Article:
The Yankees could land Shohei Ohtani but it comes with a huge risk

MLB: New York Yankees at Los Angeles Angels, shohei ohtani, yankees
Gary A. Vasquez-USA TODAY Sports

New York Yankees‘ General Manager Brian Cashman could potentially consider acquiring Shohei Ohtani from the Los Angeles Angels, but this venture comes with a substantial risk.

Ohtani will be a free agent after the 2023 season, meaning he’ll be free to sign with any team willing to pay him $500 million over the next decade. The Yankees, who recently signed a significant contract with Aaron Judge amid competition from the San Francisco Giants and San Diego Padres, must weigh this carefully.

Current State of the Yankees Roster

Conversations with the management led Judge to believe that the Yankees are in the process of creating a World Series-worthy team. However, given the current state of the roster, this appears far from reality. Judge has already spent multiple occasions on the injured list, and the team has been struggling with aging contracts that offer little value.

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Future Prospects and Ohtani’s Potential Choices

If the future doesn’t look promising, Ohtani might not wish to stay in the Bronx long-term. He could potentially take his talents to a team like the Los Angeles Dodgers, who are a seemingly perfect fit.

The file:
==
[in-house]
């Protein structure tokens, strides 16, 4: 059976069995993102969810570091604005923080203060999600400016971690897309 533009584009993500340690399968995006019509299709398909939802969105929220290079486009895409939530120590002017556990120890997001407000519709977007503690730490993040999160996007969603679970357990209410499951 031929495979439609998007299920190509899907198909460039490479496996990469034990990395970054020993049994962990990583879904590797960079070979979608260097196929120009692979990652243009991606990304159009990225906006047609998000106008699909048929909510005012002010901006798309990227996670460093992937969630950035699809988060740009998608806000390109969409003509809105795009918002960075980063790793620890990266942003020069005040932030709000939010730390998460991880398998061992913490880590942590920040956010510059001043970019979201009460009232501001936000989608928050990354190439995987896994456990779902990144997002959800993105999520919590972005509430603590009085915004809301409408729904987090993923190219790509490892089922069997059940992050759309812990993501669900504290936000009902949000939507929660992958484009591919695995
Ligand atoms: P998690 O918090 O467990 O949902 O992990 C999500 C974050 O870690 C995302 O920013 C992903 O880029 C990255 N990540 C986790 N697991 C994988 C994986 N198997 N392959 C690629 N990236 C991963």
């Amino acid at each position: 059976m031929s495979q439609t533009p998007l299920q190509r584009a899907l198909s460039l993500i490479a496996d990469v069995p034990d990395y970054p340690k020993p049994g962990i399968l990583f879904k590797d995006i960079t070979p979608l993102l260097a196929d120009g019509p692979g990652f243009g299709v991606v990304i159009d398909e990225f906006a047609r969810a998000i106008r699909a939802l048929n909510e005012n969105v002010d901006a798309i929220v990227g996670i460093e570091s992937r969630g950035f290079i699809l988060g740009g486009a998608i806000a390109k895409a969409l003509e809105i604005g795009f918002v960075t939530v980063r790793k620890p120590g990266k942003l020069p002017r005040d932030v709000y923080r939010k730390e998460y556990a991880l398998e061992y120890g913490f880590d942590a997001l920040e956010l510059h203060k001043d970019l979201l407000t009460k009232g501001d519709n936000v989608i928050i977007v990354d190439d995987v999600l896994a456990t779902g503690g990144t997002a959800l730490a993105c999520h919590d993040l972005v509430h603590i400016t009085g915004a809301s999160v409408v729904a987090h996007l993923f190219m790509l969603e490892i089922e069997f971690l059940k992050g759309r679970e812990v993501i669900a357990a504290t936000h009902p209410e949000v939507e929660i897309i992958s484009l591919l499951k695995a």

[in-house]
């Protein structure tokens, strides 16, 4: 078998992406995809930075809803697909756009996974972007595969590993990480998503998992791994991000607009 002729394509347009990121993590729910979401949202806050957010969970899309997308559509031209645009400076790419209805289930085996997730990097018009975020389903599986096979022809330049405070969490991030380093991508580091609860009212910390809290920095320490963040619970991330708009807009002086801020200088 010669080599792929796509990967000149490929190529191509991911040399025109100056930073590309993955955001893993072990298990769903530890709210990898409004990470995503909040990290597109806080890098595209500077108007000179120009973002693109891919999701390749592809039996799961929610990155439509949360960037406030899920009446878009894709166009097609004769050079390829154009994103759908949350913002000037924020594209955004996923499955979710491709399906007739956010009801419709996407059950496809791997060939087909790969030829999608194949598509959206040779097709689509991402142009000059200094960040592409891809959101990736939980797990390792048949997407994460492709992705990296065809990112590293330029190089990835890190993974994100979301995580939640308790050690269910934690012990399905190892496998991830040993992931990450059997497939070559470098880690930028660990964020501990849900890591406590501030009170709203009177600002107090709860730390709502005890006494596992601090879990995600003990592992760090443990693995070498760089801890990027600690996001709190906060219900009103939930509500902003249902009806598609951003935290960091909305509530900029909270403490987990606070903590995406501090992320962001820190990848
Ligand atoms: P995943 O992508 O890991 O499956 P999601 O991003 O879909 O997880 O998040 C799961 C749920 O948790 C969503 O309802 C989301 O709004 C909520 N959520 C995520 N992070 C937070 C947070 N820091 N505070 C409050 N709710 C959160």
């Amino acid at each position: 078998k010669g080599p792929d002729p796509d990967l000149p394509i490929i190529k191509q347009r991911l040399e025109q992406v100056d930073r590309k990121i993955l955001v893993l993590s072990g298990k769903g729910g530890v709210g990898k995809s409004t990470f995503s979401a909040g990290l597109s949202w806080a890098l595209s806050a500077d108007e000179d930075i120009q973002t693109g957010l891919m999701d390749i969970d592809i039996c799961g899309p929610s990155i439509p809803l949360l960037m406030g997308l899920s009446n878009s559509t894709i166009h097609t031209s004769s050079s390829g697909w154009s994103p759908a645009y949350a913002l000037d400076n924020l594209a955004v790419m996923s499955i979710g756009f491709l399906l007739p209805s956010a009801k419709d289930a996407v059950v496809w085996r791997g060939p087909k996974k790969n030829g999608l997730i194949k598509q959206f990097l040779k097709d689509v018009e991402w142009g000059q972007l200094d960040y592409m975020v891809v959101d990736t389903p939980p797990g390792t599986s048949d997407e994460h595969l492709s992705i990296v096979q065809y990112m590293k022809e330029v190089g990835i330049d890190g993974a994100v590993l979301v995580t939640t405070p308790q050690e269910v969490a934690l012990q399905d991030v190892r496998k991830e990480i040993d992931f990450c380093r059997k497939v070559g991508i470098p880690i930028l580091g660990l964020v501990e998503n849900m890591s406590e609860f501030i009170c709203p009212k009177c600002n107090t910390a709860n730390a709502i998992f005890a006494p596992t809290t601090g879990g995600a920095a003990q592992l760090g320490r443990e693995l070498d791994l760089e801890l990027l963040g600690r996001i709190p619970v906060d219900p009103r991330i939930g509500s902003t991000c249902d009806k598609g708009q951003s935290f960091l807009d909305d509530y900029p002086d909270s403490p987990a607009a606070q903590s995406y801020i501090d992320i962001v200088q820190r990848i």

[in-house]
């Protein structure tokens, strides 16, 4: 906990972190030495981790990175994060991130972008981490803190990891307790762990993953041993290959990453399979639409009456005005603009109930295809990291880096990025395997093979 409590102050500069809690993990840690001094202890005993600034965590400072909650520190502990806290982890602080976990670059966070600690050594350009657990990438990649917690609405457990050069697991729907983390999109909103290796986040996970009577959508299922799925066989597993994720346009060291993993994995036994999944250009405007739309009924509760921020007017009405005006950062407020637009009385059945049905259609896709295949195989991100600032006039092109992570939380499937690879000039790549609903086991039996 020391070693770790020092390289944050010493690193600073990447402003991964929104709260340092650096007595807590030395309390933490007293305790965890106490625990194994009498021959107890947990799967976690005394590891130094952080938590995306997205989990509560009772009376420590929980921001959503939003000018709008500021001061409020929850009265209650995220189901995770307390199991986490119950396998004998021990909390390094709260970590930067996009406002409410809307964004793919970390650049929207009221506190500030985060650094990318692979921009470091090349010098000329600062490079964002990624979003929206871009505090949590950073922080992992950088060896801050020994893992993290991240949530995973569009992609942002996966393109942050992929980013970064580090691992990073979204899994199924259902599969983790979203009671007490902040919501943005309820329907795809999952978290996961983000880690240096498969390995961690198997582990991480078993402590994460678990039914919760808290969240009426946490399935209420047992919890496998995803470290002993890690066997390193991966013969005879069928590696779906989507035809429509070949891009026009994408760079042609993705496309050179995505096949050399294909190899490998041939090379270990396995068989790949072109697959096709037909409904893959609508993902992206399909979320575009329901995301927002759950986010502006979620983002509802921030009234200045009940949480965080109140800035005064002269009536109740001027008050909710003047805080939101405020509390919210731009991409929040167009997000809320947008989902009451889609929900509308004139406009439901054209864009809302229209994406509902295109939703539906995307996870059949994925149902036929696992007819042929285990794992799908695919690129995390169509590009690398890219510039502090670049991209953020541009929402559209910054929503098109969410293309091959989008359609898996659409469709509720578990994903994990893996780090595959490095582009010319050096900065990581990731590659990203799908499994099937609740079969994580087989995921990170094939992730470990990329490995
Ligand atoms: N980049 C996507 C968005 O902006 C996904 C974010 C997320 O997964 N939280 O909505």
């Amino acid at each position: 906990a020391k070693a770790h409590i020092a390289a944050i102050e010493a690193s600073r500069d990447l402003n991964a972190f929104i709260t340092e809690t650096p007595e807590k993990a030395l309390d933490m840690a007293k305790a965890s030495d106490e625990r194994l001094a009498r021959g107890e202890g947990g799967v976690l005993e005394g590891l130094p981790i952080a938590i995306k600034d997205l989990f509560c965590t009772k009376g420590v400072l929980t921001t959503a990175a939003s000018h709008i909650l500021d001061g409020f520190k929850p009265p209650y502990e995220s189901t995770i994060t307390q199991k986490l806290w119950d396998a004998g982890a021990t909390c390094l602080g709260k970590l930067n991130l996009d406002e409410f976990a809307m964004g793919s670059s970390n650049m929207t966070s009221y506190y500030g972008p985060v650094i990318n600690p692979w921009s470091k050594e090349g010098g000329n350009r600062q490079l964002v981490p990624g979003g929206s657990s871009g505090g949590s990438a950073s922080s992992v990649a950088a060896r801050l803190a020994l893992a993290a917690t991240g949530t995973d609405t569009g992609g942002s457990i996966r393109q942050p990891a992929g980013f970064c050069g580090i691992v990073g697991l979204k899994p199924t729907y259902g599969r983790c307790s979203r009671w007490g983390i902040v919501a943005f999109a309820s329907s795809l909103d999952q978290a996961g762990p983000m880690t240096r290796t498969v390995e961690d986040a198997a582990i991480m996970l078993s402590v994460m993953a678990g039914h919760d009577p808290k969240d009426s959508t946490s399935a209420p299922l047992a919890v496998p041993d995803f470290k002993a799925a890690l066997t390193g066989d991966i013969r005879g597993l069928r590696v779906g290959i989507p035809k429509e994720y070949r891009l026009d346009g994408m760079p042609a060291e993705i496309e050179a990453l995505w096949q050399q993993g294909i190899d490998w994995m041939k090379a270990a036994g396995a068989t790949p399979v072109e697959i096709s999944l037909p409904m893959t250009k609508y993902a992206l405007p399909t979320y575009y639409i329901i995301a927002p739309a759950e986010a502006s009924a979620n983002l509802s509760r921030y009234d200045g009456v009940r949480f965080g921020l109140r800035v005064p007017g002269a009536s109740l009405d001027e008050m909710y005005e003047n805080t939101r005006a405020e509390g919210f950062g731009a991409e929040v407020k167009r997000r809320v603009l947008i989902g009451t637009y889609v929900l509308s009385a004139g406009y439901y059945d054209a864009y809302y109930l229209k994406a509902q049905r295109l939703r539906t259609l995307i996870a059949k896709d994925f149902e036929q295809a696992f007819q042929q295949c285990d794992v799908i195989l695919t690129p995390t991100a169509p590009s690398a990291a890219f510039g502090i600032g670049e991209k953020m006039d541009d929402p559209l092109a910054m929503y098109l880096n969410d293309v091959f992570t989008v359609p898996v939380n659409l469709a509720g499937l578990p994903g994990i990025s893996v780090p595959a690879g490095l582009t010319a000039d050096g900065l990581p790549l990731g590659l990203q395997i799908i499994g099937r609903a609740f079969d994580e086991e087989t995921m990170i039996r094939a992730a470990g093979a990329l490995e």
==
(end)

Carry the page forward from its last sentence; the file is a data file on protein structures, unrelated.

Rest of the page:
The Dodgers not only possess an impressive prospect pool to acquire Ohtani but also have the financial stability to close the deal. The Yankees, although known for their aggressive approach toward signing star free agents, might find Ohtani a challenging prospect to land.

Analyzing Ohtani’s Performance

At 29, Ohtani is not only one of the best pitchers but arguably also the best hitter in the game this season. In 95 games, he boasts a .306 batting average, .397 OBP, 35 home runs, 76 RBIs, a 22.4% strikeout rate, a 13.1% walk rate, and 185 wRC+. Ohtani’s statistics might put him in the running for both the MVP award and Cy Young.

As a pitcher, Ohtani records a 3.50 ERA, 11.88 strikeouts per nine innings, an 87.5% left-on-base rate, a 44.9% ground ball rate, and a 16.7% HR/FB ratio across 105.1 innings.

The Trade-off for the Yankees

Should the Yankees decide to vie for the superstar two-way player, they would need to part with a significant package of top young players. Making such a hefty move without any assurance of Ohtani’s continued stay in New York, or at least a right of refusal to match other offers, could be bad business.

Dismantling the farm system without any commitment would be a misstep, better reserved for a player like Juan Soto, who has a year left of control and might be more likely to remain in New York given a substantial contract offer.

The Angels’ Position and the Future

While the Angels are quietly open to offers, they do not intend to trade Ohtani unless circumstances change dramatically in the coming days. The Angels, trailing nine games behind the Texas Rangers in the AL West and five games behind in the Wild Card race, would need to consider their position carefully. A few losses before the deadline could lead them to capitalize on Ohtani before potentially losing him to free agency.

Ohtani could provide the Yankees with something they desperately need: an elite starting pitcher with one of the game’s best bats. However, the risk associated with this move might be too high, and Cashman might be unwilling to risk the farm system for a mere possibility.